OBJECTIVE: To estimate the frequency of obstetric anal sphincter laceration and to identify characteristics associated with this complication, including modifiable risk factors. METHODS: A population-based, retrospective study of over 2 million vaginal deliveries at California hospitals was performed, using information from birth certificates and discharge summaries for 1992 through 1997. We excluded preterm births, stillbirths, breech deliveries, and multiple gestations. The main outcome measure was obstetric anal sphincter laceration (third and fourth degree). RESULTS: The frequency of anal sphincter lacerations was 5.85% (95% confidence interval [CI] 5.82, 5.88), decreasing significantly from 6.35% (95% CI 6.27, 6.43) in 1992 to 5.43% (95% CI 5.35, 5.51) in 1997 (P < .01). Using logistic regression analysis, we identified primiparity as the dominant risk factor (odds ratio [OR] for women with prior vaginal birth 0.15; 95% CI 0.14, 0.15). Birth weight over 4000 g was also highly significant (OR 2.17; 95% CI 2.07, 2.27). Lacerations occurred more often among women of certain racial and ethnic groups: Indian women (OR 2.5; 95% CI 2.23, 2.79) and Filipina women (OR 1.63; 95% CI 1.50, 1.77) were at highest risk. Episiotomy decreased the likelihood of third-degree lacerations (OR 0.81; 95% CI 0.78, 0.85), but increased the risk of fourth-degree lacerations (OR 1.12; 95% CI 1.05, 1.19). Operative delivery increased the risk of sphincter laceration, with vacuum delivery (OR 2.30; 95% CI 2.21, 2.40) presenting a greater risk than forceps delivery (OR 1.45; 95% CI 1.37, 1.52). CONCLUSION: Anal sphincter lacerations are strongly associated with primiparity, macrosomia, and operative vaginal delivery. Of the modifiable risk factors, operative vaginal delivery remains the dominant independent variable.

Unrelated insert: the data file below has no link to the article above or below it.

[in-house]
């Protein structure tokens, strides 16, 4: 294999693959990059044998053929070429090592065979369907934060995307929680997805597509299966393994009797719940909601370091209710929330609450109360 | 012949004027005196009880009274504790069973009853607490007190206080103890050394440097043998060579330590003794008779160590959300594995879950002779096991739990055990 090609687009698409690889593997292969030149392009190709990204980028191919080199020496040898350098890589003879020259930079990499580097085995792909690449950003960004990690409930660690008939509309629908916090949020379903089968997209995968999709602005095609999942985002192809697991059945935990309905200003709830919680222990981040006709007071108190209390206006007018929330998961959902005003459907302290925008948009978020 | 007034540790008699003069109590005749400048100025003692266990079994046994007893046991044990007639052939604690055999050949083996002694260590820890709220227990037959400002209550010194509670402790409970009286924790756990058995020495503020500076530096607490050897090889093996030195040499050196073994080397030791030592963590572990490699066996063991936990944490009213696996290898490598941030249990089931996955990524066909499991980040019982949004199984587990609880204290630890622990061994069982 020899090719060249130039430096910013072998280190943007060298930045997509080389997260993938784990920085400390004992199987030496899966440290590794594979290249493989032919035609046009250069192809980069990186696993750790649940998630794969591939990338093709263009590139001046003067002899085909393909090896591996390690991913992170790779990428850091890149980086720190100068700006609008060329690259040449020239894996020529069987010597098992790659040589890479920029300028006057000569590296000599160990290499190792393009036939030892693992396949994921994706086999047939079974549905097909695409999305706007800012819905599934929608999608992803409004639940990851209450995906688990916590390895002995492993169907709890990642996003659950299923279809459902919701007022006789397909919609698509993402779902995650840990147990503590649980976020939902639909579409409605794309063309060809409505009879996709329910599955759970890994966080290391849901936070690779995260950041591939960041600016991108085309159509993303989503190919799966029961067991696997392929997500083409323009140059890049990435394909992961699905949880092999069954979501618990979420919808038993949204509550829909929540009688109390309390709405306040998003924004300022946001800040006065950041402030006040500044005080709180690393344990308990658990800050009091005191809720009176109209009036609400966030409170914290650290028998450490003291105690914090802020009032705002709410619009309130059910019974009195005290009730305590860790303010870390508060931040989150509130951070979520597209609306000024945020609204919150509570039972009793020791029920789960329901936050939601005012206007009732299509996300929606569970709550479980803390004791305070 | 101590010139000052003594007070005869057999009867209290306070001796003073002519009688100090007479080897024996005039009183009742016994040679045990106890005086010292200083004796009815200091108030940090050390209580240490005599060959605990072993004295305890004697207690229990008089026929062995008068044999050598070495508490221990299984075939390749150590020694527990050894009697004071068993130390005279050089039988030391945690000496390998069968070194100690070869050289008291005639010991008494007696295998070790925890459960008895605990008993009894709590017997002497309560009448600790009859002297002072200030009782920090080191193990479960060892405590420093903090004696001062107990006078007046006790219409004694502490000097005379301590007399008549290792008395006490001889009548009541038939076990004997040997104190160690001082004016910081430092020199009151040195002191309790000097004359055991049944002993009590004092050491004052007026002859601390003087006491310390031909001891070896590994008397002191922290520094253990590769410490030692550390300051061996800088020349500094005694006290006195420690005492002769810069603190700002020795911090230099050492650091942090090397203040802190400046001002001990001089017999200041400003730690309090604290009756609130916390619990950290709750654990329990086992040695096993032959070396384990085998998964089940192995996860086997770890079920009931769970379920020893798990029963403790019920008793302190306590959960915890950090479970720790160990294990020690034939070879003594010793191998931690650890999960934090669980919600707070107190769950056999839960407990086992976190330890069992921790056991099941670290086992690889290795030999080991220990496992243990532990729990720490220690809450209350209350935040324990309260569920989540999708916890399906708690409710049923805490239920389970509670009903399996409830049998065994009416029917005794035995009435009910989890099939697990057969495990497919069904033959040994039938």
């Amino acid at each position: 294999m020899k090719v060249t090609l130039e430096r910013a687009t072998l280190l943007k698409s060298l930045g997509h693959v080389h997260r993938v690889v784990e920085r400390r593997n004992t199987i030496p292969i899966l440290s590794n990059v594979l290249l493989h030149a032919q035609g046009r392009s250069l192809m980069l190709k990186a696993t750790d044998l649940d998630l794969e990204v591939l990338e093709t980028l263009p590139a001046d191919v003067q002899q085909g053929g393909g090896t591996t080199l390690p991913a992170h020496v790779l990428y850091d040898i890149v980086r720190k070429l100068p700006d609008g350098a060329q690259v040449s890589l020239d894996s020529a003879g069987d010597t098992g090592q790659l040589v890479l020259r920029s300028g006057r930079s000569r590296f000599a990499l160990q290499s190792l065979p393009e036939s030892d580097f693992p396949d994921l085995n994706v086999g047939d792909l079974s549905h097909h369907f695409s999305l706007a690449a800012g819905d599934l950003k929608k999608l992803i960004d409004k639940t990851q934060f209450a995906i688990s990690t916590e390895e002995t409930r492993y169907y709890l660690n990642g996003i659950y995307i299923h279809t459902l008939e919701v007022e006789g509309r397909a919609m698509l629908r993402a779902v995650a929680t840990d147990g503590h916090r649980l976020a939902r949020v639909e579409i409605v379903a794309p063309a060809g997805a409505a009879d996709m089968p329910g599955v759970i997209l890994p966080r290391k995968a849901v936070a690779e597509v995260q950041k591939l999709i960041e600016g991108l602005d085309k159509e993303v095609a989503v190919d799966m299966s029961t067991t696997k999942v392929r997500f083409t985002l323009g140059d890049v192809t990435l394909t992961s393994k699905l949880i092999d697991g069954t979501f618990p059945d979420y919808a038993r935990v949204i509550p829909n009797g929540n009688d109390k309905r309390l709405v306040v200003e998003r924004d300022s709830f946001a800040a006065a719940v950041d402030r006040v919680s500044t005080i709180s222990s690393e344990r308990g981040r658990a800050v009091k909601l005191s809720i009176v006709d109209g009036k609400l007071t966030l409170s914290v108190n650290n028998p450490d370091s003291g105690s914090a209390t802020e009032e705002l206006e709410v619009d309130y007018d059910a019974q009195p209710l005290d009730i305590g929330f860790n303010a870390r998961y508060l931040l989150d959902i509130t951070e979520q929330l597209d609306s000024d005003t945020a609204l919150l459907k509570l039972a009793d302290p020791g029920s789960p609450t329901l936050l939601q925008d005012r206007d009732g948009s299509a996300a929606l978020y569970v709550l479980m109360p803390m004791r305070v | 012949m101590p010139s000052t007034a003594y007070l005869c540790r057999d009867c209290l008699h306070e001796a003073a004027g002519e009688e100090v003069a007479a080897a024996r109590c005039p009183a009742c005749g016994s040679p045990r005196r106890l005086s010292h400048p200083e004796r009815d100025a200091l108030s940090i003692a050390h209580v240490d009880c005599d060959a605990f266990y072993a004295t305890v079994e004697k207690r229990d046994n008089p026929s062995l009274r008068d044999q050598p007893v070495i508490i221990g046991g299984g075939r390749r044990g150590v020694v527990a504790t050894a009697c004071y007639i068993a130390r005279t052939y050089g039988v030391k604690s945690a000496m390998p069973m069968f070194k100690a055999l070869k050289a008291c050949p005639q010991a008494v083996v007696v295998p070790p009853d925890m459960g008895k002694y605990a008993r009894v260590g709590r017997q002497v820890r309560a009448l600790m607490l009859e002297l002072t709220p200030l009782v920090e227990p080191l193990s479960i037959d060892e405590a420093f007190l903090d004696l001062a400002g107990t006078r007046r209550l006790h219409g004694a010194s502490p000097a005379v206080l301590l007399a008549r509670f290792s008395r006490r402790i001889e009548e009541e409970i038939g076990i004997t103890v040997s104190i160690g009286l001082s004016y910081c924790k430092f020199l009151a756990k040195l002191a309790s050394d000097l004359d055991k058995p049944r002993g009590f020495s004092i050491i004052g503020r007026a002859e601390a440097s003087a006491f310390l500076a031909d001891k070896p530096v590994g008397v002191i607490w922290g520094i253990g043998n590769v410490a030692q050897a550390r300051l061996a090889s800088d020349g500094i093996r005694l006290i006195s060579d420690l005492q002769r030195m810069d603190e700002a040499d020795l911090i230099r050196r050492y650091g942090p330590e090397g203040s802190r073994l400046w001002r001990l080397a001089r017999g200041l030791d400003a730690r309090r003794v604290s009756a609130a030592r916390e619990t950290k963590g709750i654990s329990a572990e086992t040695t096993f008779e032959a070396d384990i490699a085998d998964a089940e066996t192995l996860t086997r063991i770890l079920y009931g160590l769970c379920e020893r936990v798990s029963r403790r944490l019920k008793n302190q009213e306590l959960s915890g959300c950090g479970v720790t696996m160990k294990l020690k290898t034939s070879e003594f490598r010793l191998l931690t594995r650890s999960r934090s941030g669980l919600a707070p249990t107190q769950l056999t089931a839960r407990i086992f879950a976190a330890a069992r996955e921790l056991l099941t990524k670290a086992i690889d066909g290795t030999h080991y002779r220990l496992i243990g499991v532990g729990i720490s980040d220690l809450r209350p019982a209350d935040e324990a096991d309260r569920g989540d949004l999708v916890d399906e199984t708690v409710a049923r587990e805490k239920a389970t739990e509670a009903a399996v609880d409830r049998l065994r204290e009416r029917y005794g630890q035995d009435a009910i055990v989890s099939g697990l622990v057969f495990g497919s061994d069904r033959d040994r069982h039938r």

ASJC Scopus subject areas
- Obstetrics and Gynecology